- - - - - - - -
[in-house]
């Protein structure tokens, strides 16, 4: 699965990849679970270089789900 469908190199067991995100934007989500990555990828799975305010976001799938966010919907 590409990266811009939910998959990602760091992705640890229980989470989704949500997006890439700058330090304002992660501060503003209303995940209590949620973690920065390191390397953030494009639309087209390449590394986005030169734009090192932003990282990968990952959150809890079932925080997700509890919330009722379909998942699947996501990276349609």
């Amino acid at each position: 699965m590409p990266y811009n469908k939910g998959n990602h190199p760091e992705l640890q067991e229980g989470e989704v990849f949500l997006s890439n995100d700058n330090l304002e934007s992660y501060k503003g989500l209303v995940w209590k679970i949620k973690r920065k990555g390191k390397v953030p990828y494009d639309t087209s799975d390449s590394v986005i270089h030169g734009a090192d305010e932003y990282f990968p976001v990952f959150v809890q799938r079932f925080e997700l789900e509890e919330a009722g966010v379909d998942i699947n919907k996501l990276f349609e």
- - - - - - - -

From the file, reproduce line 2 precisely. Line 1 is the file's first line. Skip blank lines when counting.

């Protein structure tokens, strides 16, 4: 699965990849679970270089789900 469908190199067991995100934007989500990555990828799975305010976001799938966010919907 590409990266811009939910998959990602760091992705640890229980989470989704949500997006890439700058330090304002992660501060503003209303995940209590949620973690920065390191390397953030494009639309087209390449590394986005030169734009090192932003990282990968990952959150809890079932925080997700509890919330009722379909998942699947996501990276349609």